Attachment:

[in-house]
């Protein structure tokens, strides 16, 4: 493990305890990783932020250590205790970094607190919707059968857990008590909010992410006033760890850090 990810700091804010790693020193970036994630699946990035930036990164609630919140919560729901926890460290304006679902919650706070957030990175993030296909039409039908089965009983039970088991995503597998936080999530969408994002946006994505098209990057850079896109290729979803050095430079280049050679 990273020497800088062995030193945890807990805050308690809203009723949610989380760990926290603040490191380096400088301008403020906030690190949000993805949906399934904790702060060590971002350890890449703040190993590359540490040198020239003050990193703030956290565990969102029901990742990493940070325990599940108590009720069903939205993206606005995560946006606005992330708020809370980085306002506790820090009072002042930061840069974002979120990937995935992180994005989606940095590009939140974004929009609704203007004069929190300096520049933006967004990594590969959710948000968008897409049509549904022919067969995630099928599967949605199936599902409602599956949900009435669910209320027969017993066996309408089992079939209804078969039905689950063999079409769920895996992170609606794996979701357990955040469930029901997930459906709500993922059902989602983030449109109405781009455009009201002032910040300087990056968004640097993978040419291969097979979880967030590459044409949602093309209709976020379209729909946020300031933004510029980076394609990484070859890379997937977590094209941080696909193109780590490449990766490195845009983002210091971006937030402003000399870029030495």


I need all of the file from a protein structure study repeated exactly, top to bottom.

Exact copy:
[in-house]
């Protein structure tokens, strides 16, 4: 493990305890990783932020250590205790970094607190919707059968857990008590909010992410006033760890850090 990810700091804010790693020193970036994630699946990035930036990164609630919140919560729901926890460290304006679902919650706070957030990175993030296909039409039908089965009983039970088991995503597998936080999530969408994002946006994505098209990057850079896109290729979803050095430079280049050679 990273020497800088062995030193945890807990805050308690809203009723949610989380760990926290603040490191380096400088301008403020906030690190949000993805949906399934904790702060060590971002350890890449703040190993590359540490040198020239003050990193703030956290565990969102029901990742990493940070325990599940108590009720069903939205993206606005995560946006606005992330708020809370980085306002506790820090009072002042930061840069974002979120990937995935992180994005989606940095590009939140974004929009609704203007004069929190300096520049933006967004990594590969959710948000968008897409049509549904022919067969995630099928599967949605199936599902409602599956949900009435669910209320027969017993066996309408089992079939209804078969039905689950063999079409769920895996992170609606794996979701357990955040469930029901997930459906709500993922059902989602983030449109109405781009455009009201002032910040300087990056968004640097993978040419291969097979979880967030590459044409949602093309209709976020379209729909946020300031933004510029980076394609990484070859890379997937977590094209941080696909193109780590490449990766490195845009983002210091971006937030402003000399870029030495």